Genomics X Prize - Competition genetic decoding of the people aged 100

Genomics X Prize - Competition genetic decoding of the people aged 100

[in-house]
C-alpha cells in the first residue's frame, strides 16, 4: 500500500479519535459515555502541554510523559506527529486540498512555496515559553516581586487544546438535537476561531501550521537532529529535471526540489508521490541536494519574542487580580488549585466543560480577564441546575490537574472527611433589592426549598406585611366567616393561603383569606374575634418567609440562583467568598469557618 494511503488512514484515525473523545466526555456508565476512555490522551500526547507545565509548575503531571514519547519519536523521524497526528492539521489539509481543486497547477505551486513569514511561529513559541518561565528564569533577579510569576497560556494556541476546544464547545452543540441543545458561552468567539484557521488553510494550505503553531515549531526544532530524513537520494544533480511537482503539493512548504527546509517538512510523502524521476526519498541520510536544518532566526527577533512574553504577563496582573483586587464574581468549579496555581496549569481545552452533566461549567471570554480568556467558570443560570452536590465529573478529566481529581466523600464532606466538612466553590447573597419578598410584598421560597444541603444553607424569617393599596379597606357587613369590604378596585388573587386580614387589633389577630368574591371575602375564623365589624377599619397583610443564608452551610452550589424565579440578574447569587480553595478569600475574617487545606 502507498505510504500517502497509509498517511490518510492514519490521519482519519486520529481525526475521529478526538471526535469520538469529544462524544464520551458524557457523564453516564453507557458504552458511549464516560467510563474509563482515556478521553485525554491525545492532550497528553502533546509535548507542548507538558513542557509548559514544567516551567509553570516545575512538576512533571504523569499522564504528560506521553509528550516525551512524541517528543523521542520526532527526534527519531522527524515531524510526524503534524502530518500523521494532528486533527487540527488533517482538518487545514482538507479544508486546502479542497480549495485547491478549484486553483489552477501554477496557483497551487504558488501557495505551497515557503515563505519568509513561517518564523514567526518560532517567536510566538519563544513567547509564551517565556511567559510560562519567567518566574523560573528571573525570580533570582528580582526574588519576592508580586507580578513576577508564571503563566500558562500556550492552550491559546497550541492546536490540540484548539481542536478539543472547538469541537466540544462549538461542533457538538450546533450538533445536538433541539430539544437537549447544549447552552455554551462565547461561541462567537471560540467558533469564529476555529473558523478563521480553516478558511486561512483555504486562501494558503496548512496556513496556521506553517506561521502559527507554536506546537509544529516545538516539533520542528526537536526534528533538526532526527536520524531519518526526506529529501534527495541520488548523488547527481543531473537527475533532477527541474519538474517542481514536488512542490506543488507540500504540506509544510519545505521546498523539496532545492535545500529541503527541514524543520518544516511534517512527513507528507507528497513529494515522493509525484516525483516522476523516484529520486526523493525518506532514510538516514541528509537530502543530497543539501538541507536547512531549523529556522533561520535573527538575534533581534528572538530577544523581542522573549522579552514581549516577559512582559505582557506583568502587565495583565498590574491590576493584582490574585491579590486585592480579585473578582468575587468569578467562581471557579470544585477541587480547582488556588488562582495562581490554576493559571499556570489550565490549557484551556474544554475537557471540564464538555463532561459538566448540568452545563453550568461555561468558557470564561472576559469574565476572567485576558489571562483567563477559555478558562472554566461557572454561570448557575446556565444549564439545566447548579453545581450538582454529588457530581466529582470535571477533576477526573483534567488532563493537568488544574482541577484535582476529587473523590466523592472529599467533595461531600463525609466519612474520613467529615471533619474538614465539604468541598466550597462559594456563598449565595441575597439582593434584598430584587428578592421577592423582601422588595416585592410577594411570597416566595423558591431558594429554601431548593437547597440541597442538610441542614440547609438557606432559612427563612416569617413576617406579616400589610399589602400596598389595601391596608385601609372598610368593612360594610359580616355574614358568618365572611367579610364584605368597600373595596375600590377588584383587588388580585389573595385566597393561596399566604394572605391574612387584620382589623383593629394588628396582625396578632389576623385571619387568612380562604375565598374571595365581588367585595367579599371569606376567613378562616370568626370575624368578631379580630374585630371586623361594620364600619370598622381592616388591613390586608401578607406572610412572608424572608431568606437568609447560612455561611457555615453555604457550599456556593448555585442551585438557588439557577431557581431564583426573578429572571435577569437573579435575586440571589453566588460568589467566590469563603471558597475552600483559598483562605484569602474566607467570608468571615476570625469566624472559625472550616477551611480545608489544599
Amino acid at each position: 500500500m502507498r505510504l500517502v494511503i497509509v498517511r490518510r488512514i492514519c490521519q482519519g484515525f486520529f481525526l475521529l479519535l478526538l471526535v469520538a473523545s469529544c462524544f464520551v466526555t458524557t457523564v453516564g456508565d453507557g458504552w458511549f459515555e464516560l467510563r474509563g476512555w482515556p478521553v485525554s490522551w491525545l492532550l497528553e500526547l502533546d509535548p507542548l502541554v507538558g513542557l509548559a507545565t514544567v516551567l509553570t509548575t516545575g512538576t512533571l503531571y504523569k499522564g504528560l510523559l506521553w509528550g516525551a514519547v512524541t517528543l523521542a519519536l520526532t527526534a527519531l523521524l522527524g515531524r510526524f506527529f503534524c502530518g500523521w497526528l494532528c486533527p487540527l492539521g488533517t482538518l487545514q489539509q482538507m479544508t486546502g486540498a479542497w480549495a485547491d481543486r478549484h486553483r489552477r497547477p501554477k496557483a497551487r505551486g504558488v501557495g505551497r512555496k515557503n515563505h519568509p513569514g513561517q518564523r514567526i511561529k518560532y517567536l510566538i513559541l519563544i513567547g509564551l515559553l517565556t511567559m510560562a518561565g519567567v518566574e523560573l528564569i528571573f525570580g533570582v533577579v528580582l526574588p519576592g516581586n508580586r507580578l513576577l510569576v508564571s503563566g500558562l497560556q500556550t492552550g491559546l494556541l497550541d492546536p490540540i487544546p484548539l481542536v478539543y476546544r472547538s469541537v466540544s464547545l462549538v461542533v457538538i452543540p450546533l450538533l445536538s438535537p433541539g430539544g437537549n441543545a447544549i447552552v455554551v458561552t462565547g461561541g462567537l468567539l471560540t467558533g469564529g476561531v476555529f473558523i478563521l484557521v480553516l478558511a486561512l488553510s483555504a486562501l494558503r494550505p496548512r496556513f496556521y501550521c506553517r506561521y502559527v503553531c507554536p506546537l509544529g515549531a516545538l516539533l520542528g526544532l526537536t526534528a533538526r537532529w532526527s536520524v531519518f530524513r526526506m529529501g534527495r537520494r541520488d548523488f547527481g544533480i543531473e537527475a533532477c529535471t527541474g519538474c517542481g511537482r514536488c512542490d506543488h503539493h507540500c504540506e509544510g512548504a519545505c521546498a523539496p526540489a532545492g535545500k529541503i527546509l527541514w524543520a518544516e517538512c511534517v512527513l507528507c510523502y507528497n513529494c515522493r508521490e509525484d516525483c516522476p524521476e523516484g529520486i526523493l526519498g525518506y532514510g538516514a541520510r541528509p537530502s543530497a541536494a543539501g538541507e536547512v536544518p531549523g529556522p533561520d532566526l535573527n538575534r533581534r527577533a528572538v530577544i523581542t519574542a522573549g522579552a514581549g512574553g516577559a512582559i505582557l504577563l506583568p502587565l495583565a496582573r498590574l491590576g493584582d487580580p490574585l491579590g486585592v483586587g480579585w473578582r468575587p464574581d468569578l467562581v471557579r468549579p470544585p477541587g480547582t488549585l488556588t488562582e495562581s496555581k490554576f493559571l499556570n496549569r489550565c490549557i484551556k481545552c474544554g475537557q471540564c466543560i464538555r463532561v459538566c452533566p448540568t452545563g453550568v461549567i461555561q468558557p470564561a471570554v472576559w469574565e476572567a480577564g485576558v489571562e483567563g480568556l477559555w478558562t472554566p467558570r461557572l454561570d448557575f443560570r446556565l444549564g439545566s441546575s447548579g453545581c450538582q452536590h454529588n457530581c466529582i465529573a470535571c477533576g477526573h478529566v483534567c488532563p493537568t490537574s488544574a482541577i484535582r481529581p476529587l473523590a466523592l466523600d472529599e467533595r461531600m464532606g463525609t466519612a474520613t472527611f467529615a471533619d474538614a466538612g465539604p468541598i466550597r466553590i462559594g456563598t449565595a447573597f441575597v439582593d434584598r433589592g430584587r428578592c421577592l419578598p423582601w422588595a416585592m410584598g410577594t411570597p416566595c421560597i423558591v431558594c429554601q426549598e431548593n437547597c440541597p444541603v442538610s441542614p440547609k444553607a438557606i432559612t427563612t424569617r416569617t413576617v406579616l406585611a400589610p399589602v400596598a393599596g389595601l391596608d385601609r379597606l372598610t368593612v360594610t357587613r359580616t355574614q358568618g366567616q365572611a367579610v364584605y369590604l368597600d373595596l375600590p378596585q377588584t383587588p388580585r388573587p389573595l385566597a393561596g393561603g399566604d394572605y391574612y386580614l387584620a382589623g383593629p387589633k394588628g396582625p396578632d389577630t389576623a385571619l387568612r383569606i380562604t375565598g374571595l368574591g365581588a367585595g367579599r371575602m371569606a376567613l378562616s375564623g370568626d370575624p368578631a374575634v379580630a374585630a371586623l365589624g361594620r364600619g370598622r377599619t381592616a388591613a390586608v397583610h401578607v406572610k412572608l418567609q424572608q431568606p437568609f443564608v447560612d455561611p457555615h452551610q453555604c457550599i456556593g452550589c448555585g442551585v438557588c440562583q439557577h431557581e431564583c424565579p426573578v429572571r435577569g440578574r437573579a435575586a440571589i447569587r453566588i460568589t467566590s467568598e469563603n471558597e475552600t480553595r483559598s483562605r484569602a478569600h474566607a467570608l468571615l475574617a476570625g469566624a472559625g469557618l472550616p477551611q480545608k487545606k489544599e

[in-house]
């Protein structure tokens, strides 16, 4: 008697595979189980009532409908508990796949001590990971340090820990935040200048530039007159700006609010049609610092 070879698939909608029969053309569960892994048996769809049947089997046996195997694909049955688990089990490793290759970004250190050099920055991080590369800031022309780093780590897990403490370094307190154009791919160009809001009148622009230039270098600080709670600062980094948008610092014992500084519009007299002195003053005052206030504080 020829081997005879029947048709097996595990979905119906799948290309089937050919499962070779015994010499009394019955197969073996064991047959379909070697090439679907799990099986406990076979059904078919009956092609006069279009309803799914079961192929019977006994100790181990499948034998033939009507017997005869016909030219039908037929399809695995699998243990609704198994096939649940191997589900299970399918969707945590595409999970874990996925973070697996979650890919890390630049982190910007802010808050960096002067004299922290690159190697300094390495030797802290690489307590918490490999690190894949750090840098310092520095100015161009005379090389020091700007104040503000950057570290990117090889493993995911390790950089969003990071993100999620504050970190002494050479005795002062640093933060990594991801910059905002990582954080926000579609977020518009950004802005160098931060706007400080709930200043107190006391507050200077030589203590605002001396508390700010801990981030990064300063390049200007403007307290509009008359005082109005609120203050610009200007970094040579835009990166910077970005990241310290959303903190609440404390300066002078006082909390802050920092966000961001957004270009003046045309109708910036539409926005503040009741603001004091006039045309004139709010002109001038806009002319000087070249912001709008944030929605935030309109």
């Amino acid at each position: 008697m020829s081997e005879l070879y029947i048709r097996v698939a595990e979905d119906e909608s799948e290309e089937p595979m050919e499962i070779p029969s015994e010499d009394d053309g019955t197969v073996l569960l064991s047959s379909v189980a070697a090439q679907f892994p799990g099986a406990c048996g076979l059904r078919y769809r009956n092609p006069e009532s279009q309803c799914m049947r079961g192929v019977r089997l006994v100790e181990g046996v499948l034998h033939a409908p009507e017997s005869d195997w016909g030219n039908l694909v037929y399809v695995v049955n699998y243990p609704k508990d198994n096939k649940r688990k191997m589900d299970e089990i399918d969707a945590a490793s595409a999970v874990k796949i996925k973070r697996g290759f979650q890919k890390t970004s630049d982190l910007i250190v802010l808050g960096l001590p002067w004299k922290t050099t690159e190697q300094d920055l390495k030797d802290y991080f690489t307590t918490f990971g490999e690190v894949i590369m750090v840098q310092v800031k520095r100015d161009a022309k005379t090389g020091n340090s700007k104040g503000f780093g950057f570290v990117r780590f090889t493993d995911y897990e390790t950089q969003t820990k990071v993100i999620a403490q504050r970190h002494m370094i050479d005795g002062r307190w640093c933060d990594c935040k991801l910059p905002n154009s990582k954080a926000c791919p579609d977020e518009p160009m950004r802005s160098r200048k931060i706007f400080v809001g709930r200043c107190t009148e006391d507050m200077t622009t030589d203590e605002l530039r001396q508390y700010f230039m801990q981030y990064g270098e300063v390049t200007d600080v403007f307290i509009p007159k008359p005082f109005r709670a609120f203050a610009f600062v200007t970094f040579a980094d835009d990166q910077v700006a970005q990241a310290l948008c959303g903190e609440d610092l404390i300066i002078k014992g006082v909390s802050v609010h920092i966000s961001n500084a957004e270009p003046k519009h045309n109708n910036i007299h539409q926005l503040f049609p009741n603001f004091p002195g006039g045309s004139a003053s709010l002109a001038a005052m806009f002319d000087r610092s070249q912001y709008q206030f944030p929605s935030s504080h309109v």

Recently, a team of researchers in the United States have announced they will be the first candidate to compete in the framework of competition genetic decoding the mystery of who lived to 100 years to win the prize Genomics X Prize $ 10 million. Geneticist Dr. Jonathan Rothberg and his team from Life Technologies Corp., based in California will enter the challenge to identify genes related to the ability to live long and healthy people. Jonathan's team as well as all the individuals / organizations participate in the competition will have 30 days to work with the complete genetic code of DNA of 100 people aged 100 and each genome will cost about 1000 USD. The competition will begin in September 2013 and under the laws of the Archon Genomics X Prize, the deadline to register for this event is in May next year. Genomics X Prize was first held in 2006 from collaborative effort between the X Prize fund (a non-profit organization that organizes community competitions to encourage development of technologies useful to humans ) and the legendary geneticist J. Craig Venter - Venter Science founders. The competition is seen as a milestone to assess the availability of DNA technology on drugs, help in the diagnosis and the manufacture of medicines suitable to chart a patient's genetic. One hundred people aged 100 who volunteered for the project given DNA. Scientists believe that those who lived to 100 years old will have the rare changes in certain of their genes, thereby helping to fight diseases common in old age such as heart disease or cancer. If these genes can be identified by analyzing the DNA code of people living longer, it will help scientists search for new medical therapies and how to prolong life. However, many will need DNA samples to ensure the accuracy when determining the rate of change over a few letters between the 3 billion genetic letters in a person's genome. Dr. Jonathan Rothberg said the DNA of 100 people aged 100 is a good starting point to find the "source of youth." Speaking to BBC News, he said: "One hundred people will give you a hint. One thousand will make you stronger. One thousand will make you say, 'Hey, these are genes related to cancer and cardiovascular disease '. " Information about the competition was announced just four days after Stanford University and the Venter Institute scientists published the complete computer model of a first type of bacteria causing the infection through sexual contact. By: the verge


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